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History Fama was the flagship of the last great Admiral of the Venetian Republic Angelo Emo, who captained the ship during his continuous missions hunting down Barbary pirate including the siege of Tunis in 1785. Angelo Praised Fama for her considerable speed and agility naming the ship as comfortably the best Venice had. The plans for Fama were drawn up in 1782 and 6 ships were laid, of which 5 were completed she was constructed in the Venetian Arsenal by Giovanni Domenico Giacomazzi, who was considered the best venetian shipwright in of his time and built accordingly the "ad ordinata doppia" system which was implement in 1780 by Angelo Emo who after studying the construction techniques used by the English and the French, hoped to match them or even surpass them. Fama herself spent most of her career in active service, either stationed off of Corfu with the main detachment of the Venetian navy, ready to face threats from threats to the mouth of the Adriatic by the Ottomans or other hostile nations or spent hunting Pirates over the Mediterranean or Barbary Coast. Fama was captured alongside the rest of the Venetian fleet by Napoleon in 1797 when she was briefly renamed Renomee and then renamed again to Du Blois a month later. After her capture she was sailed to Tulon where she was rearmed with slightly smaller guns to fit French standards to take part in Napoleon's Egyptian expedition where she unfortunately collided with the French flagship "L'Orient", suffering severe damage. Despite her damage she remained to Alexandria and was used as headquarters by General Kleber was later partially sunk to block the entrance into Alexandria, she was then captured by the British and sadly broken up without the French, nor British ever realising her potential as a swift and powerful shock ship or as a strong commerce escort and pirate hunter. The Fama Class were given heavy armaments to match larger capital ships but maintaining the speed, versatility and agility of a frigate, thus the name Fregata Grossa came about, translating to Large Frigate, The ideas behind the Fregata Grossa rated ships were to hit hard and fast, able to set combat to their own advantage the theory was a cross between their contemporary super frigates and modern battlecruisers. They also contain similar thoughts used in the huge super frigates of the later 19th century but obviously without the steam engines to power them. The 6 Ships of the Fama Class were: Fama (1784) Gloria Veneta (1794) Le Stengel (1797) Le Beyrand (1797) Diamante (1797) Unnamed (uncompleted) Fama and Gloria Veneta both served under the Venetian Republic with considerable distinction. The other ships of the class were completed during the French and Austrian Occupation periods. Le Stengal and Beyrand both served briefly in the Napoleonic fleet and were then transferred to Austria as part of the peace deal. Diamante was badly damaged during the French Looting period and was patched up but sailed poorly, to deal with this she was armed from head to toe with 24lb guns and used as a floating battery, later she was repaired and served in the Austrian navy as a troop transport ship. A further Unnamed ship of the class was laid but damaged beyond salvation and was sadly broken up with parts being used to outfit other ships but mostly used as firewood. Fama well represents the Venetian Naval doctrine of the time, Venice continuing to fight with a hybrid fleet of Galeass, Galleys and Frigates, due to the history and nature of what remained of the Venetian Empire. Her outfitting, speed and manoeuvrability made her a great shock ship with a strong punch, able to hunt down pirates and operate well in shallow waters and archipelagos with complex coastlines. She is also incredibly well suited for the calm waters of the Mediterranean and able to produce good speed no matter the wind conditions. She was praised for her sailworthiness by her captains and considered the jewel in the late Venetian Fleet. Details Fama was considered a Secondo Rango Fregata Grossa within the Venetian Fleet, then after she was captured by the French she was reclassified as a 3rd rate, although if she were in the game she would likely be similarly placed as Agamemnon, among the 4th rates. Her measurements are (peidi are the Venetian feet): Total Length: 138 piedi or 48.00 meters Keel: 122 piedi or 42.42 meters Width: 37 piedi or 12.86 meters Draft: 17.5 piedi or 6.08 meters (when under French service: 16 fore, 18ft aft (5.2-5.85m)) Bilge Tip (height between the keel and deck): 28 piedi or 9.73m She was crewed by around 450-500 men, depending on how many sailors Venice could muster at the time. The Venetian state had a continuous issue with raising the appropriate number of men to serve on her navies during the later years of the republic. Fama had similar crew numbers to her contemporary 64s by other navies, however due to her smaller size these men served in even more cramp conditions than was generally experienced by the worlds navies, her officers quarters were equally as confined, especially considering that she was used for most of her career as an admiral's flagship, although these close natured lodgings were something the Venetians were always used to back at home in Venice. She sailed incredibly well and was praised for being hugely fast and agile, giving her the best ability to perform her main tasks, protecting merchant shipping and hunting down pirates. Her performance under sail is fairly well documented, receiving universal commendation from the officers who sailed her. I have not yet found any information about how she heeled, rolled and other similar specifics, as Venice had no sailing queries similar to the Royal Navy. Armaments Fama Carried 66 Guns, and her four chasers, below is a make up of weight and armaments during both the French and Venetian outfitting. She also had the potential to point the two cannons nearest the bow on the main gun deck in a forwards direction to aid the 2 dedicated chase guns situated either side of the foremast and 2 rear facing guns. During Venetian period by Venetian Weight 26 x 40lb (26.5 British pounds) (12.04 kg) 26 x 30lb (20 British pounds) (9.03 kg) 14 x 14lb (9 British pounds) (4.21 kg) 2x 14lb (9 British lb) Bow Chasers (4.21 kg) 2x 14lb (9 British lb) Stern Chasers (4.21 kg) Broadside Weight = 1008 Venetian Pounds (667.5 British Pounds) (303.4 kg) French Period By French Weight (reduced to a 64) 26 x 24lb (11.74 kg) 26 x 18lb (8.8 kg) 12 x 6lb (2.93 kg) 2 x 6lb Bow Chasers (2.93 kg) 2 x 6lb Stern Chasers (2.93 kg) Broadside Weight = 588 French Pound (634.75 British Pounds) (287.5kg) Plans The most true plans, showing the proper lines of of either La Fama or Gloria Veneta, as said below in a post stating the edit history of this thread. This is the only record showing the proper 66 broadside gun ports, although the plan below does miss her bow chasers. The other plans like with her sister ship Stengel show the correct lines, but sadly show incorrect positioning for the guns on the quarterdeck, the other plans show only 6 guns either side (12 in total) from when she was reduced to a 64 rather than the true build when she had 7 (14), which are shown correctly here. This is a modern reproduction by Guido Ercole, there are a couple of minor mistakes where she is shown having 28 guns, not her proper 26 on both her gun decks, she is also missing a gun on her weather deck. The rest of the reproduction is still accurate, with the sail plan and also shows a nice idea of what she would have looked like painted. Some less detailed plans, most likely showing Stengel, after she has one of her weather deck gun ports removed making her into a 64. Rough Planking and Framing Methods used Art Many Thanks go to Sella22 for letting me use some of his resources, I would really love to see this ship in the game, she would be a fantastic addition. Thank you for Reading.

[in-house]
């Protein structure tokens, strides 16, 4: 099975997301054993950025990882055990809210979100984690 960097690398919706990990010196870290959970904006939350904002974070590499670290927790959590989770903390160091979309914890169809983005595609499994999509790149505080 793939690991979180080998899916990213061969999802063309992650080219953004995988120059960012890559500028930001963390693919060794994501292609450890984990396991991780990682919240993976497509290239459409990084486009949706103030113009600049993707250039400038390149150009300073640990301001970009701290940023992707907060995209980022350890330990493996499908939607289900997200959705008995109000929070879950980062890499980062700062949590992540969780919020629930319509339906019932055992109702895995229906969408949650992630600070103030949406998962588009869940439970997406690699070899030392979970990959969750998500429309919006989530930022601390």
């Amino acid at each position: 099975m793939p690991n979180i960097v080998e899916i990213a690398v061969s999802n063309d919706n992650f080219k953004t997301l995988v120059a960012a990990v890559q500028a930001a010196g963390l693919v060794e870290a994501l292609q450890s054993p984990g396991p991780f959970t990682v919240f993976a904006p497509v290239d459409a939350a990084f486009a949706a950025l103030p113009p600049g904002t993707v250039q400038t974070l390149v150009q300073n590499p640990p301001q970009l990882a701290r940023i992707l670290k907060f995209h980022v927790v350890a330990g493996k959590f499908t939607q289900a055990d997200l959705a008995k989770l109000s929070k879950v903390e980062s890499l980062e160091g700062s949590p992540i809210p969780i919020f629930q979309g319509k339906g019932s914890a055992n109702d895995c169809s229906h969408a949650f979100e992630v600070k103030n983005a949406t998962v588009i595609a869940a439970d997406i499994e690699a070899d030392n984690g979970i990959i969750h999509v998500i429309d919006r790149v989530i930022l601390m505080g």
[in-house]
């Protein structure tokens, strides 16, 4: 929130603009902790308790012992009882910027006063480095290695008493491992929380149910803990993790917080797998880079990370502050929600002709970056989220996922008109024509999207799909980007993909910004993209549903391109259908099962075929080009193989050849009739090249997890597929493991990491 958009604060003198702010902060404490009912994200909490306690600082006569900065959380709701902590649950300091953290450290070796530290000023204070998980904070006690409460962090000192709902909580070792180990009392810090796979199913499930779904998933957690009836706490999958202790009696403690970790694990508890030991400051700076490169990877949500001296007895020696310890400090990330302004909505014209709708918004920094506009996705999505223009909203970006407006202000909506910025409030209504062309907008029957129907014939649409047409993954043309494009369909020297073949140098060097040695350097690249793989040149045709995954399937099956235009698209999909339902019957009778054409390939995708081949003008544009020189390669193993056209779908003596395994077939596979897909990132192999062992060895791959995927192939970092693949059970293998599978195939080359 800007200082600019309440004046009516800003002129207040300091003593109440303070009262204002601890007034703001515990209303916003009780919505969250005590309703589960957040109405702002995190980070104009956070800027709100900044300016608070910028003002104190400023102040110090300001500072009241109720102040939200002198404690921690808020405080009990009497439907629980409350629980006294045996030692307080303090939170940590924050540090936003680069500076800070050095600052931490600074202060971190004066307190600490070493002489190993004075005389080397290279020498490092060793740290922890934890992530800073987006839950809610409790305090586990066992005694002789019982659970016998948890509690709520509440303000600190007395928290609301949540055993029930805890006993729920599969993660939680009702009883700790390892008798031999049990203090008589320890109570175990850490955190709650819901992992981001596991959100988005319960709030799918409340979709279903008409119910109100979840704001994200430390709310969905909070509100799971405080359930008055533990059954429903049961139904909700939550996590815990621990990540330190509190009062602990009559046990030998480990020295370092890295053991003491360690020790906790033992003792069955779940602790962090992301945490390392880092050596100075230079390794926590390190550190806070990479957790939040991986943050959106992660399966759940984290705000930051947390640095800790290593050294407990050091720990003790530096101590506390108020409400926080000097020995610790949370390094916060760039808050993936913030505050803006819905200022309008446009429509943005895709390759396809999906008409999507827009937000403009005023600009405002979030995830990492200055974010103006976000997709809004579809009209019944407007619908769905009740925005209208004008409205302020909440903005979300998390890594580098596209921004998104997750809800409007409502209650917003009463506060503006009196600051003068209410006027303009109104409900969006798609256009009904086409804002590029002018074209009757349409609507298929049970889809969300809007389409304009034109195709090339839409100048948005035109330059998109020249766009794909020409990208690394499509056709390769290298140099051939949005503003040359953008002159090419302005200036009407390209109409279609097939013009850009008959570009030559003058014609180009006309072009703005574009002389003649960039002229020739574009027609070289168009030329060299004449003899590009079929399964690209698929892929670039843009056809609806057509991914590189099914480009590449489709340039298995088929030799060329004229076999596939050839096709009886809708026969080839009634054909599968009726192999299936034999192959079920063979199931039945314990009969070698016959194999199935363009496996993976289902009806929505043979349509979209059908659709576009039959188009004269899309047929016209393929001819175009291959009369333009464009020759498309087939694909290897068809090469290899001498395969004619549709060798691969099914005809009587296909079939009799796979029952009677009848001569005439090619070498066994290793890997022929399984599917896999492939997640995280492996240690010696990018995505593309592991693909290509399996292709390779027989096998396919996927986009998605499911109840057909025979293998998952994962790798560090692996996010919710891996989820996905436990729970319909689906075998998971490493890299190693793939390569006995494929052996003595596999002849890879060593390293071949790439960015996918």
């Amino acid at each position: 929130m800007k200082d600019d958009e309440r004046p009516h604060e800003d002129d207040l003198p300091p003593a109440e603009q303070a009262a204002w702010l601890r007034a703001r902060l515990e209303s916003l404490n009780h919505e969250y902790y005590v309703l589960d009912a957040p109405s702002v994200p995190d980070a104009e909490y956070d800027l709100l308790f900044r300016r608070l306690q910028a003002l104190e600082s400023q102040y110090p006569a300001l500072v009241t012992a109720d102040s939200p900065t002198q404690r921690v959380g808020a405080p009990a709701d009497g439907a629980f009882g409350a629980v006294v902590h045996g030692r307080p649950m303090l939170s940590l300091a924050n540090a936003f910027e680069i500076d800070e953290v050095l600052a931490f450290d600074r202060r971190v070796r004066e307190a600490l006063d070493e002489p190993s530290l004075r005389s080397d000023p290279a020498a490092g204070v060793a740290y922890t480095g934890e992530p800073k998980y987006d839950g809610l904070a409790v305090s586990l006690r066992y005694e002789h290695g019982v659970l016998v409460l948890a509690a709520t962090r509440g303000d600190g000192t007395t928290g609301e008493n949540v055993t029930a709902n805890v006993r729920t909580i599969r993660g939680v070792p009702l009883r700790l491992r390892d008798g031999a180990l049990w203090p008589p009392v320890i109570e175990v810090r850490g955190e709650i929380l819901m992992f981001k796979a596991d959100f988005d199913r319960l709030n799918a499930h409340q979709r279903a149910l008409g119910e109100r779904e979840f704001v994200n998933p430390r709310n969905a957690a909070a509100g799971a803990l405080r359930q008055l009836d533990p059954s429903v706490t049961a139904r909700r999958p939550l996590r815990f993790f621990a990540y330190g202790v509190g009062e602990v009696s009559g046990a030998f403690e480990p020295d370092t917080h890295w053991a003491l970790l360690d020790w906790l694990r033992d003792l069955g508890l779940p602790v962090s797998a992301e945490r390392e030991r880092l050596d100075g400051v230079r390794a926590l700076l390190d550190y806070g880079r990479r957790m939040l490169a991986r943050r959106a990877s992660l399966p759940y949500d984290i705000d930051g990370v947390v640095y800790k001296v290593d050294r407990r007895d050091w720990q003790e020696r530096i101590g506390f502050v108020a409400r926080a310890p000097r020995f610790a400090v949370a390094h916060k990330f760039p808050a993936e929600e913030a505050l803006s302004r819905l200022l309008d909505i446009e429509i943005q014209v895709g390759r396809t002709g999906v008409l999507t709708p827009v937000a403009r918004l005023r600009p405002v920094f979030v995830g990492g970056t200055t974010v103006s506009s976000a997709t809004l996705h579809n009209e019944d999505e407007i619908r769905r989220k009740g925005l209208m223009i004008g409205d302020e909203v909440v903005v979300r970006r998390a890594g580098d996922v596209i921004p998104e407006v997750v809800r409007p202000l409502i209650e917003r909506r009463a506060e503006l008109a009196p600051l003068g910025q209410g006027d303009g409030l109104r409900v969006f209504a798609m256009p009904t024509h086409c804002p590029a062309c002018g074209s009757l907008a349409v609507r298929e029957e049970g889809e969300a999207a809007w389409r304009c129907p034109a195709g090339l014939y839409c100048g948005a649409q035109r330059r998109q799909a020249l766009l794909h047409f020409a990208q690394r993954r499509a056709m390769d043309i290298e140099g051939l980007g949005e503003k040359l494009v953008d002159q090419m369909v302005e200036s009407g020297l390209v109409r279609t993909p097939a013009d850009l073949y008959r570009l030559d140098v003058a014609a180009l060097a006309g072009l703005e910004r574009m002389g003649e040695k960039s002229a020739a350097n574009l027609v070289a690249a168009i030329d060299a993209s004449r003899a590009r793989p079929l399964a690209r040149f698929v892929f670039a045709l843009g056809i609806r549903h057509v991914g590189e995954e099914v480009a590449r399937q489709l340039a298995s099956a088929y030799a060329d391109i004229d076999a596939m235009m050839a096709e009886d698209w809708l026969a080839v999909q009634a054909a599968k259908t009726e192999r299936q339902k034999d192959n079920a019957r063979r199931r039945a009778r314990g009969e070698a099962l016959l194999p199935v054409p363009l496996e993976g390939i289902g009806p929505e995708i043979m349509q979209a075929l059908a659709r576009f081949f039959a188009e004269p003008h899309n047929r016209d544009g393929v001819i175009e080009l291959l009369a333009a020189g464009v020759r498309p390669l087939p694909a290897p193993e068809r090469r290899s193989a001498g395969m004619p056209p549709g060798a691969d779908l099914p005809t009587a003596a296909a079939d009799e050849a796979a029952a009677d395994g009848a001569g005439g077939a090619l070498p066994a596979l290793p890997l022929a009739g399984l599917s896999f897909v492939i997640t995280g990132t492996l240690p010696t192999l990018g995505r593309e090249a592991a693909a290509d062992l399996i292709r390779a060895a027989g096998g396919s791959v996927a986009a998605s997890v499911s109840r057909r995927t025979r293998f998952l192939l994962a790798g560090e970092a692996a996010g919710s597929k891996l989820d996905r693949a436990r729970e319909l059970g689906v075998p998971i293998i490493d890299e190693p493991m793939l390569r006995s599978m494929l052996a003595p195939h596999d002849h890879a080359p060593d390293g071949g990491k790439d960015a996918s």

A lot has been said about the greatest docks and shipyards in history, from the ancient shipyards of Athens, Carthage and Rome to the more modern sites of Britain, Spain, France and the Netherlands but none of these has changed the world quite as significantly as the Venetian arsenal. The Venetian Arsenal, first started as a small project of the Venetian state in 1104. Its purpose was to cheaply and efficiently service the state owned Galleys used to protect the interests of Venice's key source of income through trade. The Arsenal grew with the republic to not just become the worlds most impressive shipyard but in general largest industrial complex too. Its importance is paramount to the history of the world and has had a greater effect on your life than you would likely realise. While Venice had a huge amount of shipyards, and was known in its early history For supplying the Crusaders with ships, due to its unique position and ability of craftsmen none even came close to the power or prestige of the Arsenal. During the height of the Arsenal in the 1550s-60s the Shipyard had over 16,000 employees, with over 1200 master shipwrights, 1000 master caulkers and around 100 master oarmakers. Other crafts included foundry workers, sail makers and rope spinners that you would associate with any shipyard. The cost to Venice of the Arsenal during this period was over 150,000 ducats a year, to put this into perspective the Venetians paid around 200,000 ducats for the purchase of the island of Corfu. Resources were drawn for the running of the Arsenal from all over Venice, with timbers being drawn mostly from the woodlands owned by the Facility in the Montello foothills in treviso, this woodland was for exclusive use for the Arsenal. The Arsenal played such an important part of Venetian life time was kept to the clocks of the Arsenal and it took up about 15% the total land space of Venice and being in one of the positions of power with sway in the Arsenal was one of the most prestigious political jobs you could get, especially to become one of the Lords of the Arsenal. The construction of the Arsenal started in 1104 and for a time it remained a small enterprise of the Venetian state. The initial functions were to make a small income for the state and secure the Venetian mercantile fleet a reliable place to come and have repairs done, the owners of the ships would then be able to do what they do best and venture into the world to trade. The original Arsenal saw its first expansion in the 1200s, then for a Further 200 years The arsenal Expanded larger and larger to meet the demands of the Republic, In all there were numerous updating programs and 6 major upgrades during the time of the republic, in response to scale, scope and technological needs. The Main expansions were Formation of the Arsenal Vecchio around 1224-1304, Then in 1304-1322 the main rope manufactury was constructed. In 1325 the first huge expansion happened, the construction of the Arsenal Nuovo, this was the project that lead the Arsenal to really become the powerhouse we see historically, the complex almost tripled in size over the space of a year, bringing huge importance to the Arsenal and making it the largest state enterprise of Venice. The formation of the Arsenal Nuovo was of such significance that the next major upgrade wasn't constructed for over 100 years, when they began work on the section that became known as The Arsenal Nuovoissima, which added another section increasing the complex to twice what it was before, the main need for this expansion was to deal with the increased threat of the growing Ottoman empire, following the fall of Constantinople 20 years previous. The Arsenal then saw the building of a row of sheds splitting off the Arsenal Nuovo and Nuovissima around 1508. The last major upgrades happened in 1535-40 with the expansion of the specialist area specifically designed for constructing Galleass, with the last expansion being in 1620 as part of the continual modernisation process through the 1600s bringing it up to speed with modern technology. The full list of expansions are available here: http://arsenalofvenice.weebly.com/history-of-the-arsenale.html Thanks to the continual investment, improvements and concentration of resources the Arsenal prospered with the Venetian Lagoon allowing the Arsenal to be built in a safe place, away from the potential raids by both land and sea which left it in a rather unique place to expand to its potential away from harm, unlike most of the Venetian shipyards situated on the island of Lido. To amalgamate this geographical safety advantage the Venetian Government completely encircled the Arsenal, safe from any possible aggressive force, and also securely tucked away from prying eyes and spies. The Arsenal became such a huge part of Naval dominance it was copied by Venice's greatest rivals, first the Arsenal at Genoa was constructed, then the Ottomans constructed their own version on the coast of Gallipoli neither of which really managed the same level of prestige that can be attributed to the Arsenal of Venice. The Arsenal was even mentioned in Dante's inferno. The Arsenal was set up in a system that used dry and wet sheds to ultimately construct multiple vessels at a time at its height The Arsenal was allegedly able to construct a ship a day, but this is largely due to the way the Shipyard used interchangeable and standardised parts, which was one of the major technologies it gave the world, it was practising this method as early as the 1350s. The arsenal often contained the parts to fully construct between 100-200 ships at any time, although a large portion of these parts were kept as spares for existing ship maintenance. A more realistic estimate would be that during peak operations the Shipyard could produce a completely new ship from scratch in between 1-2 weeks. While other major shipyards like the ones in Chatham and Portsmouth would struggle to see a new ship sooner than 6 months, showing the staggering production capacity of the Arsenal. To put it into further context the peak production of the Arsenal in the 1550-60s wasn't ever reached in the pre industrial period and was only eclipsed by the great factories during the industrial revolution, with no shipyard on the planet meeting a higher output until 1909. When it comes to ships, the some of major contributions of the Arsenal include: The Light Galley of the 1350s The War Galley of 1486 The Galleon The Scaloccio of the 1500s. The Quinquereme resurrection in 1524 The Lepanto Galeass 1560s The Galleass of 1654 (The first scientifically designed ship of the modern period) The Galleass of 1690 San Lorenzo Zustinian Class 1690 Leon Trionfante Class 1716 The Ultimate Galleass 1724 The 1780 Fregata Grossa (The first real Battle Cruiser, Improved to form the Fama Class) Cerere Class (which then resulted in the 44 cannoni Class) The Galleass of 1654 is particularly important. The increased pressure from the Ottoman Empire forced Venice to start thinking more technologically to maintain its sea advantage against the much larger and more resourceful Turks. This pressure forced the Venetians into looking more scientifically at the developments of ships in the ancient world, most notably the Quinqueremes of Rome, Egypt and Carthage. This lead onto technical arrangements of rowing benches but also spurred investigations to lines and theories of ancient maritime warfare. This was combined with the new developments during the renaissance and contemporary sciences. This work was undertaken by some big names in Venetian Maritime history, the most well known of which is Galileo, who completed his apprenticeship in naval architecture in the closing stages of the 17th Century, Galileo maintained friendship and worked closely with his friends who later became prominent Lords of the Arsenal, together their work resulted in the Galeass of 1654, which was so groundbreaking the design wasn't really topped until the Ultimate Galleass of 1724. This work also laid the foundations for the French architects of the 18th century who continued where the Venetians left off, using the same methods to construct their Atlantic fleets, although Venetians still kept their huge advantage when it came to Galleys. While Venice constructed its first Atlantic style ship of the line in 1666 they were playing catch up, 24 years Later they Launched the San Lorenzo Zustinian, which was a return to form at the top table of naval design. After San Lorenzo Zustinian The Arsenal's lowered resources from the decline of the Venetian Empire started to show, while still significant in Galeass design the time of galleys had mostly passed and No significant designs really appeared until Angelo Emo's reforms which changed the focus of Venetian design to hard hitting shock ships, this resulted in a focus on two fairly open ratings of ships Fregata Grossa and Fregata Leggara, Fregata Leggara was filled with heavy corvettes, the largest of which was armed with 34 guns although The Fregata Grossa rating is potentially more interesting, started by the 1780 class but what really made it was the ship La Fama, Angelo Emo's flag ship. These ships were the fantastic swan songs of Venice they worked in a similar way as the frigates of 100 years later, and took the same combat role as the modern Battle Cruiser. A List of some of the other Advancements Venetian Arsenal gives us are: The Bombard Cannon Standardised Interchangeable Parts The Production Line The Basis for Modern Ballistics The Birth of Modern Science Social Security Division and specialisation of Labour A basis for modern trade The modern State Navy If anyone wants to know more I will gladly talk more, especially about specific details. Thank you for Reading